Children of Men
"Very odd what happens in a world without children’s voices."
It’s unfortunate that Alfonso Cuarón’s film Children of Men never found the audience it deserved, at least theatrically. Sure, it has been hailed as one of the best films of the year it was released, is often cited as one of the best science fiction films of the 21st century and was critically praised but for whatever reason, the audiences didn’t show up. The film lost money on its theatrical release. But Cuarón’s film is brilliant. It’s powerful. And it leaves you with a sense of hope for humanity.
Join us – Pete Wright and Andy Nelson – as we continue our Disease Films series with Cuarón’s 2006 film Children of Men. We talk about the theme of hope and the religious overtones within the film, looking at why they work here and how they differ from the original novel written by P.D. James. We chat about Cuarón and his penchant for long shots, noting how there are over 30 minutes of shots in this movie that run 45 seconds or longer in single takes. We look at what it takes for Cuarón and his team to pull off these incredibly complicated shots. We discuss the performances, including Clive Owen, Julianne Moore, Chiwetel Ejiofor, Michael Caine and Clare-Hope Ashitey, and why Owen should’ve been nominated for an Oscar. And we deliberate on why this film was critically received so well but never quite found its footing.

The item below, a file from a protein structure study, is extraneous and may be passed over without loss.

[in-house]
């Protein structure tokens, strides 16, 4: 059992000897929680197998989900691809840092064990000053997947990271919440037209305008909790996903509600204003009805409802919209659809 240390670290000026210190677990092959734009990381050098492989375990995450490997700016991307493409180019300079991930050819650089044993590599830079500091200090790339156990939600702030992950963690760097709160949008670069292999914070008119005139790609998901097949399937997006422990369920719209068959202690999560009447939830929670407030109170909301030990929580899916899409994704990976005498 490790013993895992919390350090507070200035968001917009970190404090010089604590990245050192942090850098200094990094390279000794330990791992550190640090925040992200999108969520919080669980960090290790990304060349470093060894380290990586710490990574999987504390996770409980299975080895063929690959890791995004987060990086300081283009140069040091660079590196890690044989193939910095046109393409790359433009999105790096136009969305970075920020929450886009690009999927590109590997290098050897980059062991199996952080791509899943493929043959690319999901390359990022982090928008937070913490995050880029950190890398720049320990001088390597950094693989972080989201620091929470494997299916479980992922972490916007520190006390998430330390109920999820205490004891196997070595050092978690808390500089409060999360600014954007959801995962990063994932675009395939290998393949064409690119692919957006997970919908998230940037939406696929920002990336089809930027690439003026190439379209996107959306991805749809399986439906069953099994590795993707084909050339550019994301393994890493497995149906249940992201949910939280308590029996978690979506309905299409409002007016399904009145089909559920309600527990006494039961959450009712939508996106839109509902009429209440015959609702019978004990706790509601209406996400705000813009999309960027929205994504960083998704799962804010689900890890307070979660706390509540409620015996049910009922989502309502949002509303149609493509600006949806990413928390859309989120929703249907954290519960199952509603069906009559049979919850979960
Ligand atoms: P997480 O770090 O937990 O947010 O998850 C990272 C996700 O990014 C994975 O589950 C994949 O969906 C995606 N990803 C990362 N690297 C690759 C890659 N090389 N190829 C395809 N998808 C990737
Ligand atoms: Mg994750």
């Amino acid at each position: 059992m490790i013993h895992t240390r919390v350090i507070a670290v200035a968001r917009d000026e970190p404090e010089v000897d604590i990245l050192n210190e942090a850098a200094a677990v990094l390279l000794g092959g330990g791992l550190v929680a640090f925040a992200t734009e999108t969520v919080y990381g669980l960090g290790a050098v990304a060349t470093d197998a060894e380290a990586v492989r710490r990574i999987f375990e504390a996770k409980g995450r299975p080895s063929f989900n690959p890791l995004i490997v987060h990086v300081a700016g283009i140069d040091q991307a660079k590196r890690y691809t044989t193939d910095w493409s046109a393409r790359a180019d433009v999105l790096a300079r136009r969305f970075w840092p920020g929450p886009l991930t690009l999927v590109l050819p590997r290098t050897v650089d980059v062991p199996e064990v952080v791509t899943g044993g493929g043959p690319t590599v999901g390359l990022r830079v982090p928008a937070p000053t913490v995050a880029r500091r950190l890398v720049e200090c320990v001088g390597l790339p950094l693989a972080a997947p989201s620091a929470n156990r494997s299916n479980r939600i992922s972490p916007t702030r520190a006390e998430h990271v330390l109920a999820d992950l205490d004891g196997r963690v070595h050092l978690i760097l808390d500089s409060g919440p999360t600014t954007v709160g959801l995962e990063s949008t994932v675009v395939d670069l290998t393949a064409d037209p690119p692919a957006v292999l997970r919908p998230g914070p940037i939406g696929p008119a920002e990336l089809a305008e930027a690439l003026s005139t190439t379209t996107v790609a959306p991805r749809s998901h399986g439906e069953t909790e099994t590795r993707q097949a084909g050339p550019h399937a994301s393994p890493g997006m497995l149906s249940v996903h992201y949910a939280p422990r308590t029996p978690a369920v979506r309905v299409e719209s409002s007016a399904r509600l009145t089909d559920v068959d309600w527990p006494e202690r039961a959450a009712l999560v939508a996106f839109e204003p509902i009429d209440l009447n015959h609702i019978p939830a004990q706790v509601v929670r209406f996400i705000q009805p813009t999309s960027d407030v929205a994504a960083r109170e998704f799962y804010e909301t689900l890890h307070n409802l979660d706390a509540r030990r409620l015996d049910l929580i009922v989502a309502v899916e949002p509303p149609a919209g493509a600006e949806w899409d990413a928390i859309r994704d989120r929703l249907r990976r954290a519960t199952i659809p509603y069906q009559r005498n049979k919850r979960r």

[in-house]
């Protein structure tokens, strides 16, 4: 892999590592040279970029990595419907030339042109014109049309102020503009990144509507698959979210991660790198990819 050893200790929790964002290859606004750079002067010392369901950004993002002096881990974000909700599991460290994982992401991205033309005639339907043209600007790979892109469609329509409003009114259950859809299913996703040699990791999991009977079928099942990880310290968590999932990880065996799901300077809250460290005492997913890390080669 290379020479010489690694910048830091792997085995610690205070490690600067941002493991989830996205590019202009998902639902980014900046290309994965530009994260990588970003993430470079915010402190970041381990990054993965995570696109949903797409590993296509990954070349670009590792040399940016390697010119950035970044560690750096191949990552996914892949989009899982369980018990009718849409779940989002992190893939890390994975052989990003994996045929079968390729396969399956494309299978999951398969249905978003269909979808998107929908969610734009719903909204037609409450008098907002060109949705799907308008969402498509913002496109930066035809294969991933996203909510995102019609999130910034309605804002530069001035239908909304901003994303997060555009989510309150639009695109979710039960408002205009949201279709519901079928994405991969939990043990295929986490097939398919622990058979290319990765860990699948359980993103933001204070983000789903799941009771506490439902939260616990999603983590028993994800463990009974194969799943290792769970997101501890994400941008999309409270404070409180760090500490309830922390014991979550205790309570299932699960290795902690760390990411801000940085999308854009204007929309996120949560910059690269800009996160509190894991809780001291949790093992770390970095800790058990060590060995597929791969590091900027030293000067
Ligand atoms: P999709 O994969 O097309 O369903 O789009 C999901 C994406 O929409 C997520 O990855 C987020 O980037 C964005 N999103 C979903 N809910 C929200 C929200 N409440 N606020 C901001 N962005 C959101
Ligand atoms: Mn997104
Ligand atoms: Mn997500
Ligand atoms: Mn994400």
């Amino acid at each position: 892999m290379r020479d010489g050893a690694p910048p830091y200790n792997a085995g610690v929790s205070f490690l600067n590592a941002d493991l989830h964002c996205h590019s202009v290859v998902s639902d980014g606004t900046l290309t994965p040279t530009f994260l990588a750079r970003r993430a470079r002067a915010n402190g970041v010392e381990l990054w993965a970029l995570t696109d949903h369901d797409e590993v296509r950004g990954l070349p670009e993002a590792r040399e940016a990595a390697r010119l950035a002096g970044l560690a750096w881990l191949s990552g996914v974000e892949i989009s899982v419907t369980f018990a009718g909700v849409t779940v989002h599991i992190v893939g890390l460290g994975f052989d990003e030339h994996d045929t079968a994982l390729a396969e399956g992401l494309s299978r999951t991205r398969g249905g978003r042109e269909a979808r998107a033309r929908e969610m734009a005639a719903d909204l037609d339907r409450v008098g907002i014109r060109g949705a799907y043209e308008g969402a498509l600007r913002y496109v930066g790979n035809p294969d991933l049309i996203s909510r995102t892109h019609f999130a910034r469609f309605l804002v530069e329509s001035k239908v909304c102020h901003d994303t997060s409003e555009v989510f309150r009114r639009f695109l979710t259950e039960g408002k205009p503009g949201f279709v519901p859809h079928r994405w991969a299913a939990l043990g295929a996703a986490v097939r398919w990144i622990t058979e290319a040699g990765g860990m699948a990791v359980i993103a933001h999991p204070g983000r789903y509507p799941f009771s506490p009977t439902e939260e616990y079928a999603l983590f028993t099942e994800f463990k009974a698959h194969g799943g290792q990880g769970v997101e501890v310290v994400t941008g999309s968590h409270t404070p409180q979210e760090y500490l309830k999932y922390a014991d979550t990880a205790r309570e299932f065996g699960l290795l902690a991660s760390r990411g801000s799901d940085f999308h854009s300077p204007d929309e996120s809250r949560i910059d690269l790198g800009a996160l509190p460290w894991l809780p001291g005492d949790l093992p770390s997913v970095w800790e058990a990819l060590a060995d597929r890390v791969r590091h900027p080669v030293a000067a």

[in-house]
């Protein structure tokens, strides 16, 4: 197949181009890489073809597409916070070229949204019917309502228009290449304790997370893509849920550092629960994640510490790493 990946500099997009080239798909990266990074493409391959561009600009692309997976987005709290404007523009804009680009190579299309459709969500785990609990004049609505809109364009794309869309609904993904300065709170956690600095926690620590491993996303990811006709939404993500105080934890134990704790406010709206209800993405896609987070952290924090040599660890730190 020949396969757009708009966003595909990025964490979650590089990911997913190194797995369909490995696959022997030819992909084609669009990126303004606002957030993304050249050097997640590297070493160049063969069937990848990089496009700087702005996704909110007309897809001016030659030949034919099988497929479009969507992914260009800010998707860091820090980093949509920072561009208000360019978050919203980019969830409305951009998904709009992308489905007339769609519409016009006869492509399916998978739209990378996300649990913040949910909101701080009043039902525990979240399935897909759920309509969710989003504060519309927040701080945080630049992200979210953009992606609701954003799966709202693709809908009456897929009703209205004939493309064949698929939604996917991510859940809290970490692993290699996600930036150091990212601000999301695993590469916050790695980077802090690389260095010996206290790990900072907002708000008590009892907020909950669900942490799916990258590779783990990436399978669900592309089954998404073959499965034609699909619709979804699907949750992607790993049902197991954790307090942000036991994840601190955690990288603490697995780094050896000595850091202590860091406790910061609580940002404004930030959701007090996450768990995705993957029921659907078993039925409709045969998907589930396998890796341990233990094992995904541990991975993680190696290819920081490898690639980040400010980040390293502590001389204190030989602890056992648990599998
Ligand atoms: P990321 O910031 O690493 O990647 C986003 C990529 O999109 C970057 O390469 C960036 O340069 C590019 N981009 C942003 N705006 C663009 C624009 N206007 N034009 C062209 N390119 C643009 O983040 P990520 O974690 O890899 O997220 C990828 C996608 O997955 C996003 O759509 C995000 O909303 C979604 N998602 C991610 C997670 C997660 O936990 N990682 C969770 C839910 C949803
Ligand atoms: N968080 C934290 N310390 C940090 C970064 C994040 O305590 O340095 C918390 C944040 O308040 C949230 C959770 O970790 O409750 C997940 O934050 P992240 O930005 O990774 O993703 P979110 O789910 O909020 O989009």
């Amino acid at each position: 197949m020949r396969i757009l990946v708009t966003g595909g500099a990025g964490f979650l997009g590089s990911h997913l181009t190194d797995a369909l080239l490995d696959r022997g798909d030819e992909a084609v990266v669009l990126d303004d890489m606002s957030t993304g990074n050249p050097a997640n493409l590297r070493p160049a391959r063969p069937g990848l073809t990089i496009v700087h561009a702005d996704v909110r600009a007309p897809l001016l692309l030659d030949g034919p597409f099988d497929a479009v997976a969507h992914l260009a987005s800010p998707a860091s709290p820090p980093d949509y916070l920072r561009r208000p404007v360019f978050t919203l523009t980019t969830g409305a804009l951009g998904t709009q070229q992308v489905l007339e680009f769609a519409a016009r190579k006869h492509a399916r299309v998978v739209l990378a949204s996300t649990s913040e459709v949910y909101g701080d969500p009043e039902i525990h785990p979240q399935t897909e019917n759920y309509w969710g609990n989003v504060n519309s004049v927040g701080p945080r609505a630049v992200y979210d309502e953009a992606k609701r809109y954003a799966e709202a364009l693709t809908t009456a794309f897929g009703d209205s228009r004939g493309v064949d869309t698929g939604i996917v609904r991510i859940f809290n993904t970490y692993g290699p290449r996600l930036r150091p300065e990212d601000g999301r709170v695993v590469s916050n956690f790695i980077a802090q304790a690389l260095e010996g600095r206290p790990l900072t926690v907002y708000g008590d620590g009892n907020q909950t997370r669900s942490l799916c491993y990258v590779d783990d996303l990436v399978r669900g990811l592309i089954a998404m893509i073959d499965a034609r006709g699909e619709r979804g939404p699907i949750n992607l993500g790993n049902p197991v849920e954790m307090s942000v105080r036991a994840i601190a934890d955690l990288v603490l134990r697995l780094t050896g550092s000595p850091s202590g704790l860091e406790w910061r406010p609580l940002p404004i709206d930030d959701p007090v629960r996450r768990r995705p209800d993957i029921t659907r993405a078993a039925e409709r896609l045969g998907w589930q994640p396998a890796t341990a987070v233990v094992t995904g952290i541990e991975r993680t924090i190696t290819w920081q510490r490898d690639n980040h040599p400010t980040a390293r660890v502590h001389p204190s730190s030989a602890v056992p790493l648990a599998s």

It’s a marvelous film well worth watching and discussing. We enjoy talking about it here, so what are you waiting for? Tune in!
A show about movies and how they connect.
When the movie ends, our conversation begins.
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